MR. MCLAUGHLIN: You know that she supported Gary Hart in 1984.

MR. THOMMA: Right.


MR. MCLAUGHLIN: You know that her domestic policy is quite liberal. She could never sustain a presidential Republican primary. True or false, Buchanan.

MR. BUCHANAN: She couldn't go through Iowa, New Hampshire and South Carolina and survive.

MS. CLIFT: She'd be a great running mate for whoever the Republicans choose. MR. BUCHANAN: I don't think so.

MR. MCLAUGHLIN: Issue Four: Life in the Fast Lane.

A 23-year-old pregnant woman was given a citation two and a half months ago for driving in an HOV lane without a second passenger. When troopers pulled over the driver, Candice Dickinson, for improper use of a high-occupancy-vehicle lane, Dickinson protested the ticket. She said that she did have a second passenger -- her unborn child.

Ms. Dickinson was nine months pregnant. Her viable fetus justified her use of the lane, she said. An Arizona judge, however, upheld the $367 fine.

Question: What does this ruling say about fetal rights? I ask you, Eleanor.

MS. CLIFT: Well, I wonder if she buys two tickets when she goes to the movies or takes a train. I think this is sort of a back-door effort to try to get a fetus recognized as a human being, and I don't think that's the road we want to go down --

MR. MCLAUGHLIN: Do you think --

MS. CLIFT: -- to put an additional burden on a woman --

MR. MCLAUGHLIN: So you favor a traffic-court judge declaring her viable nine-month-old baby to be a non-person? Is that what you're telling me?

MS. CLIFT: If it was a nine-month-old baby and it was born --

MR. BLANKLEY: John, let me --

MS. CLIFT: Let me finish. If it was a nine-month-old baby born, that would be another thing -- or if she was driving herself to the hospital --

MR. MCLAUGHLIN: You know that the child is viable at 21 months (sic/means weeks).

MS. CLIFT: No, I don't buy that.

MR. BLANKLEY: Let me make a point. This is not about fetal rights. It's about legislative intent. The legislative intent of HOV lanes is to get people who have the option of driving separately to drive together. The fetus, whether it was alive or anything else, did not have an option. And therefore, legislative intent was --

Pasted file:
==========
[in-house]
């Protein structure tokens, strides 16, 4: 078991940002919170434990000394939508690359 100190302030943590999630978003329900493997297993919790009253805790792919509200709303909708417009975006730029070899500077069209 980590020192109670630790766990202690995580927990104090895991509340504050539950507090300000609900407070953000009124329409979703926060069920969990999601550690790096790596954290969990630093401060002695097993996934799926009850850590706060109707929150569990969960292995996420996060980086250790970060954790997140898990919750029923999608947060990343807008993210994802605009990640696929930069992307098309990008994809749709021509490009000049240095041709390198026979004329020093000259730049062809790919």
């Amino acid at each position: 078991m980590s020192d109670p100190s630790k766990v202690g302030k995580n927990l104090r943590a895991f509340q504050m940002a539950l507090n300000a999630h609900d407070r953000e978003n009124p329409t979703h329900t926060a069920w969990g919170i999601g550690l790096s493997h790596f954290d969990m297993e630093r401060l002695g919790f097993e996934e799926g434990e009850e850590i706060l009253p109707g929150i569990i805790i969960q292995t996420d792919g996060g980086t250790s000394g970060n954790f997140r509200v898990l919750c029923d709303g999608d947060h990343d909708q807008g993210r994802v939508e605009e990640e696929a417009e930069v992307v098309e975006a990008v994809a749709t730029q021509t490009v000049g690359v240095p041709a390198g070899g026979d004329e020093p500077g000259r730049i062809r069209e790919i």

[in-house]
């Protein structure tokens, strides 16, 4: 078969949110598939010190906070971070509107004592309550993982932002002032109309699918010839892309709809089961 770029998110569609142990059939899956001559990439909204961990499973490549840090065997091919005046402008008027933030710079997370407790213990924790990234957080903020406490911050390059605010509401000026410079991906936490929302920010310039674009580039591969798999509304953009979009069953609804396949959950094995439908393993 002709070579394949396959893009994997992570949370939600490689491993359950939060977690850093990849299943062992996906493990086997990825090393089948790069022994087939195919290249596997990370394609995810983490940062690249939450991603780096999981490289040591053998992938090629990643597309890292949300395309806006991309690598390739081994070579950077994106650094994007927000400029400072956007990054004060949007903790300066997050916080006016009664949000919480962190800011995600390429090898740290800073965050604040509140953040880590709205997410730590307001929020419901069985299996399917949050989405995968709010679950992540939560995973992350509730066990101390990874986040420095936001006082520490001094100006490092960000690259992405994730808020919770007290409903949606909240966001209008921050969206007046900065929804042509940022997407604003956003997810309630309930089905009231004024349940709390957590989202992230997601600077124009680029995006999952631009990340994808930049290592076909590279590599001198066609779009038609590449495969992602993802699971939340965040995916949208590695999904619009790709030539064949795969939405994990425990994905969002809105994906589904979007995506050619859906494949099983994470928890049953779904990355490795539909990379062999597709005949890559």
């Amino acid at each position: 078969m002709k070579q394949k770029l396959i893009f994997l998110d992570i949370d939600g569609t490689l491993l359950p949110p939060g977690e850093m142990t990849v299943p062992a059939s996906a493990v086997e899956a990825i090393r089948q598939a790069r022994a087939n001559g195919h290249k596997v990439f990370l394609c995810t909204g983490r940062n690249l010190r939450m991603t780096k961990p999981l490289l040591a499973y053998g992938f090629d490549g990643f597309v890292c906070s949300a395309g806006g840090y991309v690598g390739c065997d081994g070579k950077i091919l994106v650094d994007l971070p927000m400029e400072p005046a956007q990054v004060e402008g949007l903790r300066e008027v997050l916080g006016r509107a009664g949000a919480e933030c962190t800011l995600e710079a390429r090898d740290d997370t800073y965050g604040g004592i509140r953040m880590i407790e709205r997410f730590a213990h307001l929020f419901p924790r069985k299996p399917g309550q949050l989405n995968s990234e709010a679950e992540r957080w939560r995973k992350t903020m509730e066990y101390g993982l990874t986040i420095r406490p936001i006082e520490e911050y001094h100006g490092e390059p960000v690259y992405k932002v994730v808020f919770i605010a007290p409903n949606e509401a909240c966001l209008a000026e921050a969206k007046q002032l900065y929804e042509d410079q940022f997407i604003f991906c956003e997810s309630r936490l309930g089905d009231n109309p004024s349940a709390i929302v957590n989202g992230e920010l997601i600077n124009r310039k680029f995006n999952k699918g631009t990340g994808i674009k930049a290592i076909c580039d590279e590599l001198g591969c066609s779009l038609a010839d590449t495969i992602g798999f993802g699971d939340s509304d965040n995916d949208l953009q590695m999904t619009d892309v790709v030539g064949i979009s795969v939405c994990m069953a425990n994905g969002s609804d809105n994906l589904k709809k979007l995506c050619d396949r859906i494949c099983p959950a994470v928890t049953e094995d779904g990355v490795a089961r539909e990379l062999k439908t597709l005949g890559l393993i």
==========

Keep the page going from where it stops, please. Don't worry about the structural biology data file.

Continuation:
MR. MCLAUGHLIN: Typical legalistic, near-sighted answer from Tony. MR. BLANKLEY: (Laughs.)

MR. MCLAUGHLIN: Predictions. Pat.

MR. BUCHANAN: "King Kong" and "Walk the Line" don't get best picture. "Brokeback Mountain" does, John.


MS. CLIFT: Seeing Justice Roberts line up with Scalia and Thomas has stiffened Democratic spines. Alito will get very few; maybe only two Democratic votes.


MR. BLANKLEY: It's trending towards, I think, a John Boehner win in the Republican leadership.


MR. BLANKLEY: Boehner.

MR. MCLAUGHLIN: Oh, no. You're missing the boat there. They want scorched-earth expulsions at the top of the Republican Party. You know that's what they need to recover.

MR. THOMMA: Tom DeLay, if he doesn't turn his campaign around, will face pressure from Republicans to get out before he loses his seat.

MR. MCLAUGHLIN: Mmm-hmm. Get out -- you mean, get out of Congress.

MR. THOMMA: Drop his re-election bid --


MR. THOMMA: -- where he's losing now.

MR. MCLAUGHLIN: The troubled Medicare prescription drug bill will be withdrawn to undergo major surgery. And it will get it, and it will survive.

Cheers to Lionel Barber, our popular Financial Times pinch- hitter. Lionel has relocated to London to take over the reins as editor of the FT Worldwide. Did you know that, Pat?

MR. BUCHANAN: Yes, I did. Congrats. Good man.

MR. MCLAUGHLIN: Congratulations. We all congratulate him. But we'll make sure that Lionel comes back to give us the time to give us a Barber fix. Bye bye.